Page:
I AM writing to express how appalled I am at the complacency shown in the article, Changes signal less congestion (Gazette & Herald, January 9).

Have we got to have a dangerous accident at the traffic lights at the top of Newbiggin before precautions are put in place? And when we do have this accident waiting to happen, no doubt North Yorkshire County Council will tell us there have not been sufficient accidents to warrant any precautions.

Signs have been put up on Pasture Lane to tell us there is a new road layout ahead when there is no alternative but to take the new road, and we are warned there are traffic lights there when the lights have been placed so well that they are visible 100 yards away. But no indication is made that the lights at the top of Newbiggin are now two-way.

I live only a quarter of a mile away from those lights, but it was not until January 7 that I realised that I had lost the right to swing right into Mount Crescent safe from vehicles coming up Newbiggin. The previous times I had been through the lights (possibly as many as eight or 10 times) must have been at quiet times when I was the only vehicle on the road.

Other basic precautions could and should have been provided before a vehicle from the north taking animals to the market crashes into another driving up Newbiggin. Such drivers are not covered by the complacent claim that “the majority of local drivers are now aware of the change”. It is those not “aware” that need the precaution and such drivers can appear for months to come.

The least that is required to make what was a relatively safe junction into a safe junction again is:

l A filter light to stop traffic turning right into Mount Crescent when vehicles are able to come through the lights from Newbiggin;

l A space for the waiting traffic to stand in until the filter operates in their favour;

l Room to the left for traffic going down Newbiggin to continue unimpeded by the queue waiting to turn right.

All of those could have been provided at relatively little cost during all the work undertaken if only the planners were not so complacent.

Derek Searle, Malton

Write to our MP

WHEN fracking in the UK was first advocated, it was believed that with North Sea gas production falling, the country could be hostage to rising energy prices.

Six years later things are very different. New sources of gas from the USA and central Asia have become available, gas prices have halved and there is no shortage of supplies in Europe or across the world.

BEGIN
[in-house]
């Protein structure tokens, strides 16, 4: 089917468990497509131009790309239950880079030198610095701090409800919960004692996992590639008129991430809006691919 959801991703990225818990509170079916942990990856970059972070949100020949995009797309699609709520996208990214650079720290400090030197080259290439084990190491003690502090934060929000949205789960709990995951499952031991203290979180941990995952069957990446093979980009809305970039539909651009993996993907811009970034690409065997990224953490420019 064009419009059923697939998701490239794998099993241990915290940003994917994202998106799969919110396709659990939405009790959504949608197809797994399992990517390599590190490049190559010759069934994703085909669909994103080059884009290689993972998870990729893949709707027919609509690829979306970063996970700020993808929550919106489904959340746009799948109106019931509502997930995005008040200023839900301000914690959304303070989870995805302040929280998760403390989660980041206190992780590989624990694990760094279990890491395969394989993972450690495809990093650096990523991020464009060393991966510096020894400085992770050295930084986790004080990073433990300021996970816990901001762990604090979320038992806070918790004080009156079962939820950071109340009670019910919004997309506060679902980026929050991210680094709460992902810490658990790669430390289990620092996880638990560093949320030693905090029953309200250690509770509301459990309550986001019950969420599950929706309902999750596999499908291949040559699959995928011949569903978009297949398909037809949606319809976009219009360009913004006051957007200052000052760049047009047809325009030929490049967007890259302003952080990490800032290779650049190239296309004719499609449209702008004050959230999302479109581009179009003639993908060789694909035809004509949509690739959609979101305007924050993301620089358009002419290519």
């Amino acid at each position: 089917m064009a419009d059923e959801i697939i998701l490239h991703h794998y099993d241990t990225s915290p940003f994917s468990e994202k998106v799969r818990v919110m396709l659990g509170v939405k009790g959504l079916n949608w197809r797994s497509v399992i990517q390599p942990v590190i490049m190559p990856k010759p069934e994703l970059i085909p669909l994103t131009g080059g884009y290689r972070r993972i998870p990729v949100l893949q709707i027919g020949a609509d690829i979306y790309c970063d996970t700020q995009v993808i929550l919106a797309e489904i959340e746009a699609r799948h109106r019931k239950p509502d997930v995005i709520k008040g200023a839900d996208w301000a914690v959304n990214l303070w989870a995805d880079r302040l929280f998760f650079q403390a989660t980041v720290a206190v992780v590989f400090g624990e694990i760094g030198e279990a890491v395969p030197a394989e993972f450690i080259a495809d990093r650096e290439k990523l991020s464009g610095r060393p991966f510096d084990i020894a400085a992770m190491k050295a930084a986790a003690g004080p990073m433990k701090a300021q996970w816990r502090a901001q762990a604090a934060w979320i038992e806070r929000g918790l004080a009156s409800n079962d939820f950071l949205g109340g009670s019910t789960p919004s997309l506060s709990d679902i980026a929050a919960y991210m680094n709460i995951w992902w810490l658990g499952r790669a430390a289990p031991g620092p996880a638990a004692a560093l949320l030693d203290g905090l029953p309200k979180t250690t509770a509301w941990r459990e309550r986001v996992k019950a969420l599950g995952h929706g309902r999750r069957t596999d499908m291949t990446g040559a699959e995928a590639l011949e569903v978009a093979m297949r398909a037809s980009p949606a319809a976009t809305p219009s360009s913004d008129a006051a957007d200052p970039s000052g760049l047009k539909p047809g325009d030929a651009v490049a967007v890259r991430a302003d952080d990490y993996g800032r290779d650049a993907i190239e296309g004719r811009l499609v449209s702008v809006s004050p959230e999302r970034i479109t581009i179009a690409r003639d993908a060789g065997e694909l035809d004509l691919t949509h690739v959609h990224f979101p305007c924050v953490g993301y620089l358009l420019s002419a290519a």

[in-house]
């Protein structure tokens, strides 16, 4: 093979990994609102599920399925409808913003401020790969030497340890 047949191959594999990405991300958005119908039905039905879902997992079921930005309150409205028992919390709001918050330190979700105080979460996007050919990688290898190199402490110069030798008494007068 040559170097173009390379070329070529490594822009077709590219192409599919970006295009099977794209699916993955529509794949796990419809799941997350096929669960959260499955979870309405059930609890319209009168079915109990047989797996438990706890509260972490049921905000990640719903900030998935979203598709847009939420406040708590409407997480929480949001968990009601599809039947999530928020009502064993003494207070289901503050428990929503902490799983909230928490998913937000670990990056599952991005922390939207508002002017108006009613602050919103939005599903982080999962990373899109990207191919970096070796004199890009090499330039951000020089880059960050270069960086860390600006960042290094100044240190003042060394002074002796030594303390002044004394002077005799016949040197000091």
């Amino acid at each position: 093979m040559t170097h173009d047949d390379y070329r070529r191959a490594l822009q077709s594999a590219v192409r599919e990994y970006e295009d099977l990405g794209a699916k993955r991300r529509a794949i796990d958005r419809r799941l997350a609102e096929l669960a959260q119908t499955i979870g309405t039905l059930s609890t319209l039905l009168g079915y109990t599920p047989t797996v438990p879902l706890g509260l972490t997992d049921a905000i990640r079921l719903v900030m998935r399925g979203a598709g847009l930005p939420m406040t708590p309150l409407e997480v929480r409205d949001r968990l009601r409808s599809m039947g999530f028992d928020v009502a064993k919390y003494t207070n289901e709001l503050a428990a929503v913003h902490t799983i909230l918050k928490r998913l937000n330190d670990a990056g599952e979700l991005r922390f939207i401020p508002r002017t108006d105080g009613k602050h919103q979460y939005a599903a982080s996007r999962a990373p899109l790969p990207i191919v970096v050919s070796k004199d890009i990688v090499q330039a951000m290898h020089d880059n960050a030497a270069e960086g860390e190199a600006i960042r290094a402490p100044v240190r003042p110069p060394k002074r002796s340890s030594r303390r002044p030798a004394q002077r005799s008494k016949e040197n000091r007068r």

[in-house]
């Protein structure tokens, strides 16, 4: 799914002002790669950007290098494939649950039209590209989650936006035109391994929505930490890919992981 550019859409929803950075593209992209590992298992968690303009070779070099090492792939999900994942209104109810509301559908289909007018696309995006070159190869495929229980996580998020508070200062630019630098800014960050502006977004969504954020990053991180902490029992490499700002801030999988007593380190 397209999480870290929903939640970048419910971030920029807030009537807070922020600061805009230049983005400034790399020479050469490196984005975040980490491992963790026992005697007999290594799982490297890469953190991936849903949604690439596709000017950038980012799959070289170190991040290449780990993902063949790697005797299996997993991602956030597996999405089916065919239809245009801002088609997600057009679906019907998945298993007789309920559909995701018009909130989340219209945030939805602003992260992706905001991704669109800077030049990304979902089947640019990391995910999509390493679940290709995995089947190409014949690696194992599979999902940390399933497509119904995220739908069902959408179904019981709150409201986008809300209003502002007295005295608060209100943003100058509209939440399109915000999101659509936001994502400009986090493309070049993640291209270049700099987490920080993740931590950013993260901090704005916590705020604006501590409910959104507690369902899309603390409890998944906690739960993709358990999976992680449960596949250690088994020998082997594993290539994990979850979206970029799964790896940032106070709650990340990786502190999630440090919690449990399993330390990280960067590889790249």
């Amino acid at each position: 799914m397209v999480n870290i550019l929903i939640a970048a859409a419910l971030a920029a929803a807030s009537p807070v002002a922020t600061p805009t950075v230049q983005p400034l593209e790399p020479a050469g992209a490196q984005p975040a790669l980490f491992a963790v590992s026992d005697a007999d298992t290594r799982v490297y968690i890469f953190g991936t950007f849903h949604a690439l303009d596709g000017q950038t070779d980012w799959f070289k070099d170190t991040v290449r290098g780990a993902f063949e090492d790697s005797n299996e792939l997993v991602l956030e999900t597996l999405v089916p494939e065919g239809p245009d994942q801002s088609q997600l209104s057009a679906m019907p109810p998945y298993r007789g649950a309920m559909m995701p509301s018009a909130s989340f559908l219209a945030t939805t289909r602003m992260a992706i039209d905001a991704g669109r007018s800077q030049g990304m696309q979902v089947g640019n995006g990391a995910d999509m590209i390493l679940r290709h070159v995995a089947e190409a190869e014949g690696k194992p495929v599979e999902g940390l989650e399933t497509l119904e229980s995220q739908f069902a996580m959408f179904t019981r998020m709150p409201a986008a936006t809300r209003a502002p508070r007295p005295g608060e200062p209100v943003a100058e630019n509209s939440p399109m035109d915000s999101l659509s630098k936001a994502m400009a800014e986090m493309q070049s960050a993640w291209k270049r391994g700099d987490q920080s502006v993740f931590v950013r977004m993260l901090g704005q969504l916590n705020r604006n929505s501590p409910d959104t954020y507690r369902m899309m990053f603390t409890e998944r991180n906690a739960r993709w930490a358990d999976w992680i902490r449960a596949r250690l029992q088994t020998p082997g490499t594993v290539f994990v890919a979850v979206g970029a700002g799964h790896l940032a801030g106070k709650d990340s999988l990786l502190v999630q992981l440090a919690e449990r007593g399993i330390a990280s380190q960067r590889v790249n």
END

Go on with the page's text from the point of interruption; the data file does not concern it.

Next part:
European demand for gas has also proved much lower than predicted. In addition, over the last five years the cost of energy from solar and wind power has halved, and this diversity protects our energy security.

Shale gas in the USA can be cheaply extracted from vast reservoirs. However, the geology of Britain is very different; shale fields are small and scattered, making fracking much less productive and more expensive. The capital expenditure required even to begin drilling operations, together with the much lower likelihood of success, makes fracking in Britain barely economically viable - especially when it has to compete with falling energy prices. Yet despite these hard facts and against the will of local communities, the Government remains in the pocket of the fracking industry.

Manchester has joined London, Leeds, Wakefield, Hull and York in opposing fracking. Scotland and Wales already have moratoriums in place. Please tell your MP Kevin Hollinrake that we are supposed to be living in a democracy and we don’t want to be the guinea-pig victims of a commercial gamble that could well backfire.

Dr Peter Williams, Malton

Time to ‘dechox’

THIS is a call out to all chocoholics, cocoa bean lovers and confectionary enthusiasts.

A suggestion, a plea, an idea that will exercise willpower and strength while helping those in Yorkshire and the Humber who are living with heart and circulatory diseases.

Dechox! I’m asking the people of Yorkshire to forget the ordinary New Year detoxes, which attempt to banish all pleasure, and instead just cut one beloved item from your pantry throughout the month of February – chocolate.

Each year, heart and circulatory diseases kills one in four people in the UK, 13,600 of which are from Yorkshire and the Humber. Money raised by those brave enough to take on the challenge will go towards the British Heart Foundation’s (BHF) life-saving research into heart and circulatory diseases. Last year, we saw more than 18,000 chocolate lovers raise an astounding £1 million towards vital research, but with your help, we think we can raise even more in 2019.

We’re all familiar with the struggle of saying no to the left over sweets sitting on the coffee table. But by standing up to heart and circulatory disease and saying no to chocolate this February, we’ll be one step closer to beating heartbreak forever. Sound like a battle you want to be a part of? Sign up here bhf.org.uk/dechox

Adrian Adams, BHF